The stealth factor

Another visit to the float pond at Picks Cottage, this time with Matt, who had done some whip fishing for small roach and rudd previously. He was keen to develop his angling skills and catch some larger fish.

At the start of the session, we could see patches of bubbles coming to the surface in all areas of the pond, indicating fish feeding on the bottom. Resisting the temptation to cast in straight away, we got on with my usual dry land fish-playing exercises. Matt needed to know how to handle the gear if a carp was hooked, as these fish fight hard. We also worked on some different casting styles and then we were ready to fish.

As Matt made his first cast with a waggler float, the bubbling seemed to have slowed down, indicating a reduction in feeding activity. Sure enough we had quite a long wait for a bite. Eventually it came though, and Matt found himself putting his fish playing skills into practice:

playing a carp

Soon his first carp was on the bank:

Picks Cottage carp

After that, it was very quiet. As the sun climbed higher, we were able to spot carp basking at the surface here and there. Bubbling had now ceased. We reeled in the line and went for a walk around the lake, spotting more groups of carp mooching about and clearly not feeding. We were trying to be stealthy – staying well back from the water and walking slowly – but even so we still managed to spook some of these fish. A good lesson for the future.

Back in the fishing spot, Matt resumed work. On his second cast, the float slowly sailed away and another carp came to the net. It seemed to support a theory of mine that stopping fishing for a while is sometimes followed by quick results when you resume. Perhaps it is the stealth factor again – the regular splashes from casting might scare fish away, but when you stop they come back.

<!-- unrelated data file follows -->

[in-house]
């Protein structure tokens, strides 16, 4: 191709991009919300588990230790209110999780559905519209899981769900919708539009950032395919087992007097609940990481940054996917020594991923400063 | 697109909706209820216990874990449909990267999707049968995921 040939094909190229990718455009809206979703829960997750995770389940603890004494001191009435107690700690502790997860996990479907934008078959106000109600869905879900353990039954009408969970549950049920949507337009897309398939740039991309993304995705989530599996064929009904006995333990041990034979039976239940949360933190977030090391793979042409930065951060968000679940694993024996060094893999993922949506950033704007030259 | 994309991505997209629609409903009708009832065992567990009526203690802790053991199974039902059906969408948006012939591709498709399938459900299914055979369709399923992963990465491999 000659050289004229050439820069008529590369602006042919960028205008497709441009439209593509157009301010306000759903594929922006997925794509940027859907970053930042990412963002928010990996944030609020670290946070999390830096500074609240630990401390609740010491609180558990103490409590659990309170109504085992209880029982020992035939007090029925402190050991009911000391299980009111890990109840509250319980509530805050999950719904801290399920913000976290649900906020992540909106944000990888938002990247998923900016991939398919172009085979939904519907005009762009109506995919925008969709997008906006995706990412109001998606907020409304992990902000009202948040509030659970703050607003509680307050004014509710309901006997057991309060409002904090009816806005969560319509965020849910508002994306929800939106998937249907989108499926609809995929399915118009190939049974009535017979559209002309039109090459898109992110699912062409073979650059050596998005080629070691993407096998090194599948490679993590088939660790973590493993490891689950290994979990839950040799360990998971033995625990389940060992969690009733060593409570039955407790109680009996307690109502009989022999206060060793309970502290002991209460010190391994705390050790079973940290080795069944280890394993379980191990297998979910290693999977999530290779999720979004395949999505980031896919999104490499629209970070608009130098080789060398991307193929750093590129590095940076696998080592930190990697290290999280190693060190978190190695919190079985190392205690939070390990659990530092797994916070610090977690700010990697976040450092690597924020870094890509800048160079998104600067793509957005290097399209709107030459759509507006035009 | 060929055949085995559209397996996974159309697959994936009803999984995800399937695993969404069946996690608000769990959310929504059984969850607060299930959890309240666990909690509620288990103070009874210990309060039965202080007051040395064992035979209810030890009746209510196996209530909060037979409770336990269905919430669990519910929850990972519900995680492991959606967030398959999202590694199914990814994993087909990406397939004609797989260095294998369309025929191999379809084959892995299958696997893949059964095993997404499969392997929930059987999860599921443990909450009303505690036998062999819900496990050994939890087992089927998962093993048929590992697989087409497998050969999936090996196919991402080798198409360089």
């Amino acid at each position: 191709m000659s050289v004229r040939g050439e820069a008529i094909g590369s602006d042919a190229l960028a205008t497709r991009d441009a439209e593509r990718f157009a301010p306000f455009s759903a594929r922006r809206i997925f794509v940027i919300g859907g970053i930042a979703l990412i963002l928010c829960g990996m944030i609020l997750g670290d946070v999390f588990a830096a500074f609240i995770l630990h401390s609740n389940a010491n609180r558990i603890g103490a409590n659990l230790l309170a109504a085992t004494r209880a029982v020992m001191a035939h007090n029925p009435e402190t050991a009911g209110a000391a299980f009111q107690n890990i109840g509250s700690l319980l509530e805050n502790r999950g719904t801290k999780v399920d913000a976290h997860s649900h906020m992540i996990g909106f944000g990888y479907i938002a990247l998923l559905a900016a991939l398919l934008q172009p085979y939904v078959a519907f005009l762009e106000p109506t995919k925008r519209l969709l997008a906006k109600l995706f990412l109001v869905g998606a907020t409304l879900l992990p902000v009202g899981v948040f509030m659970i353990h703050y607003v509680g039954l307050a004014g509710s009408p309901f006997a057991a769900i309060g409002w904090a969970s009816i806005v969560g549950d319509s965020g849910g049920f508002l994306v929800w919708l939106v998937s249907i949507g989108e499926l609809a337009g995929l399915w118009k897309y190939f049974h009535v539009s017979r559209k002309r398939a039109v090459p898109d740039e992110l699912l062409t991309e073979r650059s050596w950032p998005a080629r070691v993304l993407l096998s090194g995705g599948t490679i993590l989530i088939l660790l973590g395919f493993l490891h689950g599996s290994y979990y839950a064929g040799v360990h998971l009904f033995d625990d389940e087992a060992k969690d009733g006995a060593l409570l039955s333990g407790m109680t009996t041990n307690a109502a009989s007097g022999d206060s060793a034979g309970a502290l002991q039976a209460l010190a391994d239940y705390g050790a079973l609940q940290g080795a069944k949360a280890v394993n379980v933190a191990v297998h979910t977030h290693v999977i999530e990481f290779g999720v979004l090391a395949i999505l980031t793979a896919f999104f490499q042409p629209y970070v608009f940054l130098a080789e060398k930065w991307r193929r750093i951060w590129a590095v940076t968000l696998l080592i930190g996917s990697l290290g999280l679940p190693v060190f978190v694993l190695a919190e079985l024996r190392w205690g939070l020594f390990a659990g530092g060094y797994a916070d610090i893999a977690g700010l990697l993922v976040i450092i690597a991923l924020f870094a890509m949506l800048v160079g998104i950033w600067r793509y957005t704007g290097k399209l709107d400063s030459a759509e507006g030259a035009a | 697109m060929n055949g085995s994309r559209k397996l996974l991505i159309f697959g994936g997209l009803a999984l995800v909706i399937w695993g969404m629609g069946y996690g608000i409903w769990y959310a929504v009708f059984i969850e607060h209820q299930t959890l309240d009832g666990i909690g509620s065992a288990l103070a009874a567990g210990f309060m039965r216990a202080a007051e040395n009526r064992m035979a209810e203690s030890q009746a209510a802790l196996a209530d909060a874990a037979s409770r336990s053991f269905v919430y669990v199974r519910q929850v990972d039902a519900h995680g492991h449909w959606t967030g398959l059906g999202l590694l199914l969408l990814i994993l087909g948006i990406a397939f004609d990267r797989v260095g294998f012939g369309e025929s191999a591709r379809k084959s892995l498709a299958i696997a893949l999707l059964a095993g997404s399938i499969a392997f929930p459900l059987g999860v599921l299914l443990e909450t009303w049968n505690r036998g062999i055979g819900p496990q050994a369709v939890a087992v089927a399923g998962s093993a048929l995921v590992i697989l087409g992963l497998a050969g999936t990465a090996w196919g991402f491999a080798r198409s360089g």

The way of the waggler

Catia and Pierre travelled to Rib Valley from central London having got the train to Ware. They then tried to walk the rest of the way (scoring 10/10 for effort) but got no further than the A602 which has no footpath, so I picked them up in the car. They were hoping to take up fishing as a hobby and this would be their first session.

Whip fishing was productive from the off and we were able to cover all the essentials – making and using groundbait, baiting the hook, striking, handling fish, unhooking them etc, as well as learning to tie the relevant knots and set up the tackle. This is essential if people are to fish independently in future. Here Catia is baiting up with maggots:

baiting the hook

Next we looked at using a rod and reel. We probably spent 45 minutes covering use of the drag, how to play fish (bring them in without the line breaking) and casting. This was dry land practice, so we didn’t have a bait in the water. It was worth it for Catia and Pierre though as it means they will be able to fish much more effectively in future. They also practiced recovering from tangles at the reel which are a common source of frustration for novice anglers.